The current situation around the coronavirus can feel like a scary time for children. There is so much uncertainty in the world right now. When a child stays at home, away from school, it only amplifies their uncertainty. Children should be aware of what’s going on in the world so they aren’t confused when they hear about it on the news or from a sibling or friend.
It can seem tough to have conversations about the coronavirus with kids. Here are 3 things you can do to make these conversations easier and to help combat some of their fears.
This will vary depending on your child’s age but it’s important to use simple language. Ask young children to think about when they’ve had a cough or fever before, and how they had to see a doctor and get rest to feel better. Tell them this situation is similar to that. Help them understand that since this is a new kind of sickness, people who don’t feel well need to practice what’s called “social distancing” for now. That means that people should not be close together outside their own family, to prevent the virus from spreading.
No matter their age, this is the perfect time to talk about cleanliness and best practices. Remind them that it’s important to wash their hands with soap and water for at least 20 seconds before every meal. You can use a timer or sing a song like “Baby Shark” up until the “mommy shark” part of the song.
Explain how they should always cough or sneeze into their elbow so they don’t pass the germs to someone else. And if they forget, tell them that washing their hands right away will get rid of the germs.
Check in with your child and ask them how they’re feeling. Don’t assume that they will come to you if they’re scared or confused about what’s happening. Sometimes kids aren’t sure how to express themselves so talking to an adult, even a parent, can be scary. Ask them to draw their feelings about the situation if they don’t want to talk about them. Or have them talk to a stuffed animal that they love and trust while you listen.
Reassure them that they’re safe and that there are a lot of doctors and nurses who are working to make sure people get better. Finally, let them know that it’s okay to feel scared. Fear is a normal human emotion just like feeling happy or sad.
If your child isn’t in school right now, establish predictable routines so they have a sense of structure and normalcy. While it doesn’t have to exactly follow their school routine, it should follow the same flow every day. Consider going over their daily routine every morning or creating a picture schedule they can look at while eating breakfast.
Something you can work into your routine is planning special time everyday for your child. This could be video chatting with a family member or friend, watching a movie together, or baking a fun treat. Children also need time to move around so make sure they’re getting daily exercise. This could be in the form of dancing, following an exercise video, or running around in the backyard.
It’s important that children know what the coronavirus is in terms they can understand and that they’re being heard when it comes to their feelings about the situation. Before you talk to them about the coronavirus, think about what brings them comfort and how you can help them feel safe even as things are changing.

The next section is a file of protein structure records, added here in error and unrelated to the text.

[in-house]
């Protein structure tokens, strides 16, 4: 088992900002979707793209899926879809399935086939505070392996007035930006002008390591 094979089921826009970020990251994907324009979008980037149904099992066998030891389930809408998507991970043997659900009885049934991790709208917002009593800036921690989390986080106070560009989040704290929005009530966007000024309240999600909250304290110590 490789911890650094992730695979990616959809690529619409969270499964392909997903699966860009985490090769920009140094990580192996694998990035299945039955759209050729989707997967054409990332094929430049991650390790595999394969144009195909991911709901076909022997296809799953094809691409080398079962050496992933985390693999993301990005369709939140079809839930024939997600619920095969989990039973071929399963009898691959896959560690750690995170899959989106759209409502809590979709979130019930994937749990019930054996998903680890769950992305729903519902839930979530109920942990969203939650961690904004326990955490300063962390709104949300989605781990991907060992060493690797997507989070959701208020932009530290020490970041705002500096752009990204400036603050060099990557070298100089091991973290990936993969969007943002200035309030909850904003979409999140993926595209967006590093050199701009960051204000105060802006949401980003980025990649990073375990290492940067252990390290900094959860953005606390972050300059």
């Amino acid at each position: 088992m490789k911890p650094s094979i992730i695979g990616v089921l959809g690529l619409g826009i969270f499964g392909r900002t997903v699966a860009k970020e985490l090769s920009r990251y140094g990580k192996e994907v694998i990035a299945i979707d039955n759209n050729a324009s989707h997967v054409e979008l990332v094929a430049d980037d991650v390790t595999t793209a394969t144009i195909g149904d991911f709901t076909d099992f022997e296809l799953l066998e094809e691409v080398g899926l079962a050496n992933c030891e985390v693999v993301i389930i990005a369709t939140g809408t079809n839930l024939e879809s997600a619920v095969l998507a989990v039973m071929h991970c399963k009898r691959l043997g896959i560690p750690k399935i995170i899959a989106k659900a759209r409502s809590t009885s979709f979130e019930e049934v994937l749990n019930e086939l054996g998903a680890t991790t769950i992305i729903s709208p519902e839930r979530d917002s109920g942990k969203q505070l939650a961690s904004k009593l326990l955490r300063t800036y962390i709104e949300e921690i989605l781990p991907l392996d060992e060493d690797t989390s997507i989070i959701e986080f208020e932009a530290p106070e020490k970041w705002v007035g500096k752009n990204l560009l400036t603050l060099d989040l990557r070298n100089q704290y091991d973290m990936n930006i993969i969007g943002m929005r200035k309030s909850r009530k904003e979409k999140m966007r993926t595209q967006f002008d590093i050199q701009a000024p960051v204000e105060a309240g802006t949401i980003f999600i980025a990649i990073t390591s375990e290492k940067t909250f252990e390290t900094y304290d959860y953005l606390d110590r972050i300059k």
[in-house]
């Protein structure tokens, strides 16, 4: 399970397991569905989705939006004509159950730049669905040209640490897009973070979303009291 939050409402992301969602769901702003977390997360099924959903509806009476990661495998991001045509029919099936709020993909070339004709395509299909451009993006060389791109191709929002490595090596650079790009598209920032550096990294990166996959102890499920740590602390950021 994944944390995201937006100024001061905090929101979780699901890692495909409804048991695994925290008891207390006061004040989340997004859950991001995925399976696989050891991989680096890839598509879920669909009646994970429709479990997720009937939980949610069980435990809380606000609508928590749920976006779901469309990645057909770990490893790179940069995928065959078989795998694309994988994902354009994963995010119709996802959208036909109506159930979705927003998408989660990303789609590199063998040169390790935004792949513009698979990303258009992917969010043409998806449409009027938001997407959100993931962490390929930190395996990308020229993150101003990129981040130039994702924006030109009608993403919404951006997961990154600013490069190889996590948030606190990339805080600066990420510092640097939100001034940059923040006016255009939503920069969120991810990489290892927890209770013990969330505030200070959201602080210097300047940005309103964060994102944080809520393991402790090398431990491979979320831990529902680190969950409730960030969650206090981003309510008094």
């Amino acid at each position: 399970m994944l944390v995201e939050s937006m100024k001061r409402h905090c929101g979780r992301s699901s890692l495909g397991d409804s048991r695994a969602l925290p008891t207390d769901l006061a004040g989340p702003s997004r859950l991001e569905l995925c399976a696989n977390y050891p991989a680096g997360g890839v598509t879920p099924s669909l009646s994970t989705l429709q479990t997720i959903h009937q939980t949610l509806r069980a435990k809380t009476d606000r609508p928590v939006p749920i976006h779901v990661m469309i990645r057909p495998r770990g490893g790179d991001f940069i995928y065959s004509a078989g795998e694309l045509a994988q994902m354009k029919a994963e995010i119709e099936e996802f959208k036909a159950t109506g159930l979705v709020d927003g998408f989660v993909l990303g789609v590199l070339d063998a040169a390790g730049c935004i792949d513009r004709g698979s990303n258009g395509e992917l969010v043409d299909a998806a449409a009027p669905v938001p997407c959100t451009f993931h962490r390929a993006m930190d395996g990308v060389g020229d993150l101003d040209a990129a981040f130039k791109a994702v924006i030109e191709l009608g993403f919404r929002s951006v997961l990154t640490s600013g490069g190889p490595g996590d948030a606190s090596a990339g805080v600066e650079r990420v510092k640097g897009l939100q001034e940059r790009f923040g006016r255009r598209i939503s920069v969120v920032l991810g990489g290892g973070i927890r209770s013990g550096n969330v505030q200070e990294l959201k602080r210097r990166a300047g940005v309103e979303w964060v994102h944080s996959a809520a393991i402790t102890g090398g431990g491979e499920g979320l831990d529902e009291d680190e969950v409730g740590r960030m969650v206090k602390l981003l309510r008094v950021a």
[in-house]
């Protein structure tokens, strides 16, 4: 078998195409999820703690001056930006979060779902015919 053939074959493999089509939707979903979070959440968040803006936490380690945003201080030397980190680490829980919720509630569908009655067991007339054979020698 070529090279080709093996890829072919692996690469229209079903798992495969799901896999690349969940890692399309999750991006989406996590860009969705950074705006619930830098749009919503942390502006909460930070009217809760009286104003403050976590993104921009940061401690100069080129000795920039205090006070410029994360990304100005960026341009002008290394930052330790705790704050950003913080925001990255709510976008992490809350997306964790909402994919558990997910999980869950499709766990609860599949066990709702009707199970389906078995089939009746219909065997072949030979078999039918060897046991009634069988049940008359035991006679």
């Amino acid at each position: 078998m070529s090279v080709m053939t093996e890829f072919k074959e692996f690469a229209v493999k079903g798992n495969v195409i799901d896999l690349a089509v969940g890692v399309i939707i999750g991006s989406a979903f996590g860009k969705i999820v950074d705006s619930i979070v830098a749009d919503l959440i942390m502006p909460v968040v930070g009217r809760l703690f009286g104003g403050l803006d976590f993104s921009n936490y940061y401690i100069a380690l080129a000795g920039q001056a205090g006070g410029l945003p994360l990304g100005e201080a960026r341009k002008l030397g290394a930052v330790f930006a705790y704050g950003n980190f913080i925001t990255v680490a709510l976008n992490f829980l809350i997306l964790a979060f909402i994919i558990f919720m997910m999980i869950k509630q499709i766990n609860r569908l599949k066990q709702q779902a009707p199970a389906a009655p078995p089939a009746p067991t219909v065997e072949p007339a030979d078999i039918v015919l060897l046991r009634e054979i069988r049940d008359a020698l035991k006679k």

For more tips and ideas on navigating challenges related to the coronavirus, join our free CLASS Learning Community.
With the increased presence of virtual schooling, parents and educators of young children, including myself, are finding themselves stressed. Are children getting the content they need? How do I engage children in learning virtually? How do we help children develop essential skills such as curiosity, attention, and emotion regulation in a virtual setting? In a recent New York Times op-ed, entitled “Kids Can Learn to Love Learning, Even Over Zoom”, psychologist Adam Grant shared ways that teachers can promote curiosity in a virtual classroom. He discussed the importance of including “mystery, exploration, and meaning.”
Teachers everywhere have yet another new challenge—supporting students and their families from home. We know that high-quality interactions, including interesting, hands-on experiences that are facilitated and supported with feedback, scaffolding, and higher-order thinking questions, best support young students' learning. So how do you help your students' caregivers offer the same high-quality interactions while at home? Well, Rachel Giannini has some super fun ideas to share! The following are ideas she shared during her session at our recent InterAct CLASS Summit.
Most kids like arts and crafts. They’re a great outlet for creativity. Ever watch a child finger-paint and see their delight as they make huge swirls and marks with their paint covered hands? Because arts and crafts are fun, they are a go-to activity for teachers, baby-sitters, and parents alike.
We are into our 5th week of school closures in my state and our governor already announced that schools will not reopen this academic year. While it’s true that most districts are sending information home and/or offering online instruction, kids still have more time on their hands than usual. What does all of this mean? It means we have a lot of bored and antsy children on our hands and social distancing means that a lot of kids are not able to spend time with people who aren’t a part of their family, which only makes matters worse.